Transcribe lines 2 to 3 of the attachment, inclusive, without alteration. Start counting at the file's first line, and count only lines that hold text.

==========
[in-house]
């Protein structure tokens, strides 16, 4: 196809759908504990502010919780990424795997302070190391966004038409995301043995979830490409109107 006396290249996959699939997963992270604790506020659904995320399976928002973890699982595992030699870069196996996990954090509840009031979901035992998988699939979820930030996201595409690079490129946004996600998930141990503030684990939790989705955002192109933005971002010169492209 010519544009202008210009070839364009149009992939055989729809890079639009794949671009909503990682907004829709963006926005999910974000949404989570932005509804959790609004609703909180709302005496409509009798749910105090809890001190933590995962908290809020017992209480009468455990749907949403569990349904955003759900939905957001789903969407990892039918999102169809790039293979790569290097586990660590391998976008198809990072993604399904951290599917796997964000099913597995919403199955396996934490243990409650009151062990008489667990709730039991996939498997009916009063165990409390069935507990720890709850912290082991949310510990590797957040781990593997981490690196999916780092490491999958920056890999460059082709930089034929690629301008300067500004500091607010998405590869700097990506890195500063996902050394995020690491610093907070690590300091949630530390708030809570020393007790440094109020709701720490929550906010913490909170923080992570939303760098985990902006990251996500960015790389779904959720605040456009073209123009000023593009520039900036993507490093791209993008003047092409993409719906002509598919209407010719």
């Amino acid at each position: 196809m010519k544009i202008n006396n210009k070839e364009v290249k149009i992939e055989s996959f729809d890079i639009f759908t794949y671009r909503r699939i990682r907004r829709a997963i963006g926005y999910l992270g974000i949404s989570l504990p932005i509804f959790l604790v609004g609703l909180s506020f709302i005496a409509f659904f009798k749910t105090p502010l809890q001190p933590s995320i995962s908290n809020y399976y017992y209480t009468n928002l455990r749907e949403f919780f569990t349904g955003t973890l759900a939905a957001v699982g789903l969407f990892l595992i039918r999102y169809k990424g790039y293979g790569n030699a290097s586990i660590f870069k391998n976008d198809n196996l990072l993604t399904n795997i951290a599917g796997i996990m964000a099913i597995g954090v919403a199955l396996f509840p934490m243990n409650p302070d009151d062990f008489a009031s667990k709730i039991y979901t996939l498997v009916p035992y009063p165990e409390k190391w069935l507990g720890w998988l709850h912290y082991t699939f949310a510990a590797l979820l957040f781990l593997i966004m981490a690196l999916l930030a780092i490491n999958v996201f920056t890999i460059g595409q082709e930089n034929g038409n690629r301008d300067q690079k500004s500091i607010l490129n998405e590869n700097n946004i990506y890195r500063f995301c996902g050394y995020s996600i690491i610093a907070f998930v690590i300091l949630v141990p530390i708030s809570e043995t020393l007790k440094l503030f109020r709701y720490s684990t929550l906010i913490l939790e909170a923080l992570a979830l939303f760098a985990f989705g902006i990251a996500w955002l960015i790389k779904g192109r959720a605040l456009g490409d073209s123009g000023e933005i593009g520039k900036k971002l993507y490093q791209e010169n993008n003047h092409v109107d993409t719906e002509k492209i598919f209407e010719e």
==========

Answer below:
């Protein structure tokens, strides 16, 4: 196809759908504990502010919780990424795997302070190391966004038409995301043995979830490409109107 006396290249996959699939997963992270604790506020659904995320399976928002973890699982595992030699870069196996996990954090509840009031979901035992998988699939979820930030996201595409690079490129946004996600998930141990503030684990939790989705955002192109933005971002010169492209 010519544009202008210009070839364009149009992939055989729809890079639009794949671009909503990682907004829709963006926005999910974000949404989570932005509804959790609004609703909180709302005496409509009798749910105090809890001190933590995962908290809020017992209480009468455990749907949403569990349904955003759900939905957001789903969407990892039918999102169809790039293979790569290097586990660590391998976008198809990072993604399904951290599917796997964000099913597995919403199955396996934490243990409650009151062990008489667990709730039991996939498997009916009063165990409390069935507990720890709850912290082991949310510990590797957040781990593997981490690196999916780092490491999958920056890999460059082709930089034929690629301008300067500004500091607010998405590869700097990506890195500063996902050394995020690491610093907070690590300091949630530390708030809570020393007790440094109020709701720490929550906010913490909170923080992570939303760098985990902006990251996500960015790389779904959720605040456009073209123009000023593009520039900036993507490093791209993008003047092409993409719906002509598919209407010719």
């Amino acid at each position: 196809m010519k544009i202008n006396n210009k070839e364009v290249k149009i992939e055989s996959f729809d890079i639009f759908t794949y671009r909503r699939i990682r907004r829709a997963i963006g926005y999910l992270g974000i949404s989570l504990p932005i509804f959790l604790v609004g609703l909180s506020f709302i005496a409509f659904f009798k749910t105090p502010l809890q001190p933590s995320i995962s908290n809020y399976y017992y209480t009468n928002l455990r749907e949403f919780f569990t349904g955003t973890l759900a939905a957001v699982g789903l969407f990892l595992i039918r999102y169809k990424g790039y293979g790569n030699a290097s586990i660590f870069k391998n976008d198809n196996l990072l993604t399904n795997i951290a599917g796997i996990m964000a099913i597995g954090v919403a199955l396996f509840p934490m243990n409650p302070d009151d062990f008489a009031s667990k709730i039991y979901t996939l498997v009916p035992y009063p165990e409390k190391w069935l507990g720890w998988l709850h912290y082991t699939f949310a510990a590797l979820l957040f781990l593997i966004m981490a690196l999916l930030a780092i490491n999958v996201f920056t890999i460059g595409q082709e930089n034929g038409n690629r301008d300067q690079k500004s500091i607010l490129n998405e590869n700097n946004i990506y890195r500063f995301c996902g050394y995020s996600i690491i610093a907070f998930v690590i300091l949630v141990p530390i708030s809570e043995t020393l007790k440094l503030f109020r709701y720490s684990t929550l906010i913490l939790e909170a923080l992570a979830l939303f760098a985990f989705g902006i990251a996500w955002l960015i790389k779904g192109r959720a605040l456009g490409d073209s123009g000023e933005i593009g520039k900036k971002l993507y490093q791209e010169n993008n003047h092409v109107d993409t719906e002509k492209i598919f209407e010719e």